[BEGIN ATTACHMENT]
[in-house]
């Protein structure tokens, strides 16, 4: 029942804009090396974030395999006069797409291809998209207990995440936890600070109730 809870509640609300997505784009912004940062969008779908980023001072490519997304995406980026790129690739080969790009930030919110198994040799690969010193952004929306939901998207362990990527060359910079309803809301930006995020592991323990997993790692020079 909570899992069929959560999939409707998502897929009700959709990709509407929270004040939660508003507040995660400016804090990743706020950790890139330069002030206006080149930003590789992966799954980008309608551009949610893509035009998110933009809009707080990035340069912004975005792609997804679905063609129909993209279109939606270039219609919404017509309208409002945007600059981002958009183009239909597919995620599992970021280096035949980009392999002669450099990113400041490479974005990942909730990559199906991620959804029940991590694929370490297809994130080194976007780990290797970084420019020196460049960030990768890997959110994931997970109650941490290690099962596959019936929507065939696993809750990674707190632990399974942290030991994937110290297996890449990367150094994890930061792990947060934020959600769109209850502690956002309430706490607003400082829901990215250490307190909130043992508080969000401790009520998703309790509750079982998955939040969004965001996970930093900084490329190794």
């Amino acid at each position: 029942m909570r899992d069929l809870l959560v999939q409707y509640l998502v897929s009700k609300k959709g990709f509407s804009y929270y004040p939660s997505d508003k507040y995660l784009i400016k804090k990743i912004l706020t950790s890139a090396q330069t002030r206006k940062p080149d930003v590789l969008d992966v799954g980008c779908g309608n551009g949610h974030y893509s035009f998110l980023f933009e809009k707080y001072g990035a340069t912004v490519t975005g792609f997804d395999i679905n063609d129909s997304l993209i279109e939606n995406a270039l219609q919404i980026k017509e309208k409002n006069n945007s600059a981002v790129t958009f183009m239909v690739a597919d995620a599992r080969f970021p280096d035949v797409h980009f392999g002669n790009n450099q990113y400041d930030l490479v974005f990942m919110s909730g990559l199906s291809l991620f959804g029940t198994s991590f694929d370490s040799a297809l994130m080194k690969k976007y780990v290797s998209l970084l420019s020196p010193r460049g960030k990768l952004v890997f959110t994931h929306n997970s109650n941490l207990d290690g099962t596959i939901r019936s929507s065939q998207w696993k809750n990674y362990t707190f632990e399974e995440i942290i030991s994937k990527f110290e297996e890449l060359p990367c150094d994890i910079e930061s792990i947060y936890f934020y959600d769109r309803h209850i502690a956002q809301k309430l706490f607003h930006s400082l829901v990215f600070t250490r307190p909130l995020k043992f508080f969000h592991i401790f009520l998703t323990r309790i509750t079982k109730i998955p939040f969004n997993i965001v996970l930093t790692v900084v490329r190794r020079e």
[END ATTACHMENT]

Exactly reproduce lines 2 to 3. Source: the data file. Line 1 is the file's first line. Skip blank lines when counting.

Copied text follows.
């Protein structure tokens, strides 16, 4: 029942804009090396974030395999006069797409291809998209207990995440936890600070109730 809870509640609300997505784009912004940062969008779908980023001072490519997304995406980026790129690739080969790009930030919110198994040799690969010193952004929306939901998207362990990527060359910079309803809301930006995020592991323990997993790692020079 909570899992069929959560999939409707998502897929009700959709990709509407929270004040939660508003507040995660400016804090990743706020950790890139330069002030206006080149930003590789992966799954980008309608551009949610893509035009998110933009809009707080990035340069912004975005792609997804679905063609129909993209279109939606270039219609919404017509309208409002945007600059981002958009183009239909597919995620599992970021280096035949980009392999002669450099990113400041490479974005990942909730990559199906991620959804029940991590694929370490297809994130080194976007780990290797970084420019020196460049960030990768890997959110994931997970109650941490290690099962596959019936929507065939696993809750990674707190632990399974942290030991994937110290297996890449990367150094994890930061792990947060934020959600769109209850502690956002309430706490607003400082829901990215250490307190909130043992508080969000401790009520998703309790509750079982998955939040969004965001996970930093900084490329190794």
């Amino acid at each position: 029942m909570r899992d069929l809870l959560v999939q409707y509640l998502v897929s009700k609300k959709g990709f509407s804009y929270y004040p939660s997505d508003k507040y995660l784009i400016k804090k990743i912004l706020t950790s890139a090396q330069t002030r206006k940062p080149d930003v590789l969008d992966v799954g980008c779908g309608n551009g949610h974030y893509s035009f998110l980023f933009e809009k707080y001072g990035a340069t912004v490519t975005g792609f997804d395999i679905n063609d129909s997304l993209i279109e939606n995406a270039l219609q919404i980026k017509e309208k409002n006069n945007s600059a981002v790129t958009f183009m239909v690739a597919d995620a599992r080969f970021p280096d035949v797409h980009f392999g002669n790009n450099q990113y400041d930030l490479v974005f990942m919110s909730g990559l199906s291809l991620f959804g029940t198994s991590f694929d370490s040799a297809l994130m080194k690969k976007y780990v290797s998209l970084l420019s020196p010193r460049g960030k990768l952004v890997f959110t994931h929306n997970s109650n941490l207990d290690g099962t596959i939901r019936s929507s065939q998207w696993k809750n990674y362990t707190f632990e399974e995440i942290i030991s994937k990527f110290e297996e890449l060359p990367c150094d994890i910079e930061s792990i947060y936890f934020y959600d769109r309803h209850i502690a956002q809301k309430l706490f607003h930006s400082l829901v990215f600070t250490r307190p909130l995020k043992f508080f969000h592991i401790f009520l998703t323990r309790i509750t079982k109730i998955p939040f969004n997993i965001v996970l930093t790692v900084v490329r190794r020079e």